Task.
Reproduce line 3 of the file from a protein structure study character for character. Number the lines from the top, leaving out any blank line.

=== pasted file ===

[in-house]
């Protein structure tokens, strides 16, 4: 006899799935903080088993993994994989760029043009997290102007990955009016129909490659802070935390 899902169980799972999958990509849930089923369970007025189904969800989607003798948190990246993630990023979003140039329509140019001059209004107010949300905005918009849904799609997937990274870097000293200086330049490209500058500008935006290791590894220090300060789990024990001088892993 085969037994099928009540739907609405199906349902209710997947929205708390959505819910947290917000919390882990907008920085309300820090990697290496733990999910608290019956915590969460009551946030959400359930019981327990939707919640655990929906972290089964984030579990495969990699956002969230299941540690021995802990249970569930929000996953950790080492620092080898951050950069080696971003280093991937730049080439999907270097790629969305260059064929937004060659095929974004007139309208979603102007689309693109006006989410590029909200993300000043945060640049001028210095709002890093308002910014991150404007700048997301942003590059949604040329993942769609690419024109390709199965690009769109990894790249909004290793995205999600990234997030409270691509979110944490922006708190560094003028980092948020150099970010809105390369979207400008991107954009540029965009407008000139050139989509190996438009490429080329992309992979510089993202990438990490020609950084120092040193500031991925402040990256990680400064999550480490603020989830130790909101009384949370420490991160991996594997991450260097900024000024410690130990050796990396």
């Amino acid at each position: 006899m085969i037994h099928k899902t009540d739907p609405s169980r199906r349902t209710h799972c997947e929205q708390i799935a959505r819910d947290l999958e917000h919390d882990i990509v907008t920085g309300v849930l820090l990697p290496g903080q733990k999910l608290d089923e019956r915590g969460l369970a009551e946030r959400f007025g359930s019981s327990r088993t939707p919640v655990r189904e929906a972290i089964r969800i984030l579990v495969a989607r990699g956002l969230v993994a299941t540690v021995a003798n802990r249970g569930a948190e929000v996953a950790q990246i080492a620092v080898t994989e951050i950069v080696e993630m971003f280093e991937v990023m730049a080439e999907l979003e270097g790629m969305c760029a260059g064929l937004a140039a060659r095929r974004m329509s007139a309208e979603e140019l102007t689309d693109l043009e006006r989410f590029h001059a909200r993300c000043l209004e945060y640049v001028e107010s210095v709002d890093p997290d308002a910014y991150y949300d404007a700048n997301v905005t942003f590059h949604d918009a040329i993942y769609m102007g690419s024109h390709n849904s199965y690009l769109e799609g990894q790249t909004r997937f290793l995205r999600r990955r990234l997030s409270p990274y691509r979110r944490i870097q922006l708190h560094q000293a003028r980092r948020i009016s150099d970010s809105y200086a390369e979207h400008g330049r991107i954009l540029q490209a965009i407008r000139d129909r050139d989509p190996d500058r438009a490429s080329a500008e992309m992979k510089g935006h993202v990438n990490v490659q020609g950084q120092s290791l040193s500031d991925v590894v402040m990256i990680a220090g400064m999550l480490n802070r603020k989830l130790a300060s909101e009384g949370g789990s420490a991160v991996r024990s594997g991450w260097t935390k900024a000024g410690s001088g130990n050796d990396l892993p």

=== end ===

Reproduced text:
């Amino acid at each position: 006899m085969i037994h099928k899902t009540d739907p609405s169980r199906r349902t209710h799972c997947e929205q708390i799935a959505r819910d947290l999958e917000h919390d882990i990509v907008t920085g309300v849930l820090l990697p290496g903080q733990k999910l608290d089923e019956r915590g969460l369970a009551e946030r959400f007025g359930s019981s327990r088993t939707p919640v655990r189904e929906a972290i089964r969800i984030l579990v495969a989607r990699g956002l969230v993994a299941t540690v021995a003798n802990r249970g569930a948190e929000v996953a950790q990246i080492a620092v080898t994989e951050i950069v080696e993630m971003f280093e991937v990023m730049a080439e999907l979003e270097g790629m969305c760029a260059g064929l937004a140039a060659r095929r974004m329509s007139a309208e979603e140019l102007t689309d693109l043009e006006r989410f590029h001059a909200r993300c000043l209004e945060y640049v001028e107010s210095v709002d890093p997290d308002a910014y991150y949300d404007a700048n997301v905005t942003f590059h949604d918009a040329i993942y769609m102007g690419s024109h390709n849904s199965y690009l769109e799609g990894q790249t909004r997937f290793l995205r999600r990955r990234l997030s409270p990274y691509r979110r944490i870097q922006l708190h560094q000293a003028r980092r948020i009016s150099d970010s809105y200086a390369e979207h400008g330049r991107i954009l540029q490209a965009i407008r000139d129909r050139d989509p190996d500058r438009a490429s080329a500008e992309m992979k510089g935006h993202v990438n990490v490659q020609g950084q120092s290791l040193s500031d991925v590894v402040m990256i990680a220090g400064m999550l480490n802070r603020k989830l130790a300060s909101e009384g949370g789990s420490a991160v991996r024990s594997g991450w260097t935390k900024a000024g410690s001088g130990n050796d990396l892993p």